“It’s the ultimate Dogme movie, before the birth of Dogme,” is how 79-year-old Lithuanian-born independent mainstay Jonas Mekas describes peaceful, enthralling assemblage encompassing home movie footage from last three decades of his life. Length and style may deter pic’s prospects, but won’t inhibit auds bold enough to spend four hours and 48 minutes with the godfather of a key movement in the American avant-garde.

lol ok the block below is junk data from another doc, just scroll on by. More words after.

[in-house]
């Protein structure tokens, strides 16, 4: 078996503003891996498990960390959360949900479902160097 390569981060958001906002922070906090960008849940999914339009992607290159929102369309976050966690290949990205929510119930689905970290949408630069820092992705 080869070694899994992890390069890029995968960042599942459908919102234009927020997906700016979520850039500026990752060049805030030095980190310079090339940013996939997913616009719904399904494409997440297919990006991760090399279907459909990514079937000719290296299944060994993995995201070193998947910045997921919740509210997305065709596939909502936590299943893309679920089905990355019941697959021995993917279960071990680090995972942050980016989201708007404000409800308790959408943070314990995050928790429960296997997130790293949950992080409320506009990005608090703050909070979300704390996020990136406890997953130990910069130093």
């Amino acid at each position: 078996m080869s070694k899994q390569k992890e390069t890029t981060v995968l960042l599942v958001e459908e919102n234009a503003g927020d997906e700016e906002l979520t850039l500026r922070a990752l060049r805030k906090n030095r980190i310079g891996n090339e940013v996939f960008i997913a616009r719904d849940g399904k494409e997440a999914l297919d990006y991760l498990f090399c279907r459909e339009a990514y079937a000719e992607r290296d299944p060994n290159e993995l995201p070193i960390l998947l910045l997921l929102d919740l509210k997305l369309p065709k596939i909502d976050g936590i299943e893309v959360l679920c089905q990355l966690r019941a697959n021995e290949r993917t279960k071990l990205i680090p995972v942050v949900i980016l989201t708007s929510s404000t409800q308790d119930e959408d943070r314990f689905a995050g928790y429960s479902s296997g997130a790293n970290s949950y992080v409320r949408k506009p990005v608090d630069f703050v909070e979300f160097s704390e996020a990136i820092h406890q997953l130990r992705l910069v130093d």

Divided into chapters of varying lengths and intercut with title cards announcing “life goes on,” “this is a political film” and the like, Mekas invites the viewer to share his love of his wife and children through the years as well as New York City in its various meteorological moods. Glimpses of avant-garde colleagues P. Adams Sitney, Hollis Frampton and others are mixed with views from his travels to Vermont, Italy, New Hampshire and Cape Cod. Tech credits are consistent with Mekas’ lifelong aesthetic of immediate, intimate filmmaking, composed and edited to convey the energy and love they give him. Title card actually reads “As I Moved Ahead…,” but, fittingly, filmmaker prefers the past continuous tense — a far more optimistic assessment of time’s passage.